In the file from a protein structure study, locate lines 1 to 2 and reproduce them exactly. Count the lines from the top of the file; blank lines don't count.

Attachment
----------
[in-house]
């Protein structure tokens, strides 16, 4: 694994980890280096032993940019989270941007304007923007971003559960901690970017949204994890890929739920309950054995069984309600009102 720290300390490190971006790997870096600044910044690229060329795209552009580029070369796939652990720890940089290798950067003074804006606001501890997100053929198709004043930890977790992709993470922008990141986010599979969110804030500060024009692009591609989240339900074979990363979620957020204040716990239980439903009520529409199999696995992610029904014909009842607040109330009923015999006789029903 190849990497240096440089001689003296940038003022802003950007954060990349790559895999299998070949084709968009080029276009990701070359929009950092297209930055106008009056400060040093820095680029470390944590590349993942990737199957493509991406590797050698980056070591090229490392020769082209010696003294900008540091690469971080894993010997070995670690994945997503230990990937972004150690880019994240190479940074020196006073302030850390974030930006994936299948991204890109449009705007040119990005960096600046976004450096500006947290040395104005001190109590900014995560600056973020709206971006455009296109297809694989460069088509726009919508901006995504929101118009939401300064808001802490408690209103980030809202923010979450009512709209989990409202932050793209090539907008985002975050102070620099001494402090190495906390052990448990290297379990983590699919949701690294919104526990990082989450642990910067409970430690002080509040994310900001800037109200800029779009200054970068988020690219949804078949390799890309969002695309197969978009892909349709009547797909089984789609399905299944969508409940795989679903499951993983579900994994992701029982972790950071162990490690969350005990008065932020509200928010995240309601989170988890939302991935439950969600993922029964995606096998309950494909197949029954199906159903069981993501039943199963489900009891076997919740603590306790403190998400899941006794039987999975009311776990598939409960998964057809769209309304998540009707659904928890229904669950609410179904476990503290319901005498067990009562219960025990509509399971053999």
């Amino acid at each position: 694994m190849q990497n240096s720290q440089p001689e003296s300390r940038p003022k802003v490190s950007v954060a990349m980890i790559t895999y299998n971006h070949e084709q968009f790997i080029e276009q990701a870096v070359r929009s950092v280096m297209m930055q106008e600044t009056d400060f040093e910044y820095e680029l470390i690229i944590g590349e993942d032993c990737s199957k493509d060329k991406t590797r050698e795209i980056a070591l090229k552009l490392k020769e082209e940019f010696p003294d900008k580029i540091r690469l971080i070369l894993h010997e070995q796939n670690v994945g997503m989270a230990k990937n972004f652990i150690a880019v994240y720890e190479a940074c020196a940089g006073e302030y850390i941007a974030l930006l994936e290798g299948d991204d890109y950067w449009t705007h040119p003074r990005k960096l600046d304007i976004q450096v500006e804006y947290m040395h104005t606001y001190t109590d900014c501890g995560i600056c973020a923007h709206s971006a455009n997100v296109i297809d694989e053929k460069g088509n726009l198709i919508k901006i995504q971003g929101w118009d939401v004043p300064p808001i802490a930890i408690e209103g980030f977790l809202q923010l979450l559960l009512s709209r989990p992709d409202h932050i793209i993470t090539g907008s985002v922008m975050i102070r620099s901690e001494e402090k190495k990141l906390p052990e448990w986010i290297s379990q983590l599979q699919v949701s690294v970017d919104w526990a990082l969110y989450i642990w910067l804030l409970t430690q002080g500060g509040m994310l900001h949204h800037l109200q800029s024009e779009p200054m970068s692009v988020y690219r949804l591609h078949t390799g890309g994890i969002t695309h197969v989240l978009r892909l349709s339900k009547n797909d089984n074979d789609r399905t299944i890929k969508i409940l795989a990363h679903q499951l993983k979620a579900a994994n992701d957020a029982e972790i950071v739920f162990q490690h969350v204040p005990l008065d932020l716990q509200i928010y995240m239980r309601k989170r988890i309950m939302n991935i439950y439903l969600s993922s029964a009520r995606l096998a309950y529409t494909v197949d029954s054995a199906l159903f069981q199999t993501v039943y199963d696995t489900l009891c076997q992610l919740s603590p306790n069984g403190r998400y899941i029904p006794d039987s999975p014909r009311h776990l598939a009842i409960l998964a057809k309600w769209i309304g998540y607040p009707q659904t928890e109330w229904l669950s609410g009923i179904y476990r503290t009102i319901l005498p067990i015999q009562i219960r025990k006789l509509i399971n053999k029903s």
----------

[in-house]
């Protein structure tokens, strides 16, 4: 694994980890280096032993940019989270941007304007923007971003559960901690970017949204994890890929739920309950054995069984309600009102 720290300390490190971006790997870096600044910044690229060329795209552009580029070369796939652990720890940089290798950067003074804006606001501890997100053929198709004043930890977790992709993470922008990141986010599979969110804030500060024009692009591609989240339900074979990363979620957020204040716990239980439903009520529409199999696995992610029904014909009842607040109330009923015999006789029903 190849990497240096440089001689003296940038003022802003950007954060990349790559895999299998070949084709968009080029276009990701070359929009950092297209930055106008009056400060040093820095680029470390944590590349993942990737199957493509991406590797050698980056070591090229490392020769082209010696003294900008540091690469971080894993010997070995670690994945997503230990990937972004150690880019994240190479940074020196006073302030850390974030930006994936299948991204890109449009705007040119990005960096600046976004450096500006947290040395104005001190109590900014995560600056973020709206971006455009296109297809694989460069088509726009919508901006995504929101118009939401300064808001802490408690209103980030809202923010979450009512709209989990409202932050793209090539907008985002975050102070620099001494402090190495906390052990448990290297379990983590699919949701690294919104526990990082989450642990910067409970430690002080509040994310900001800037109200800029779009200054970068988020690219949804078949390799890309969002695309197969978009892909349709009547797909089984789609399905299944969508409940795989679903499951993983579900994994992701029982972790950071162990490690969350005990008065932020509200928010995240309601989170988890939302991935439950969600993922029964995606096998309950494909197949029954199906159903069981993501039943199963489900009891076997919740603590306790403190998400899941006794039987999975009311776990598939409960998964057809769209309304998540009707659904928890229904669950609410179904476990503290319901005498067990009562219960025990509509399971053999």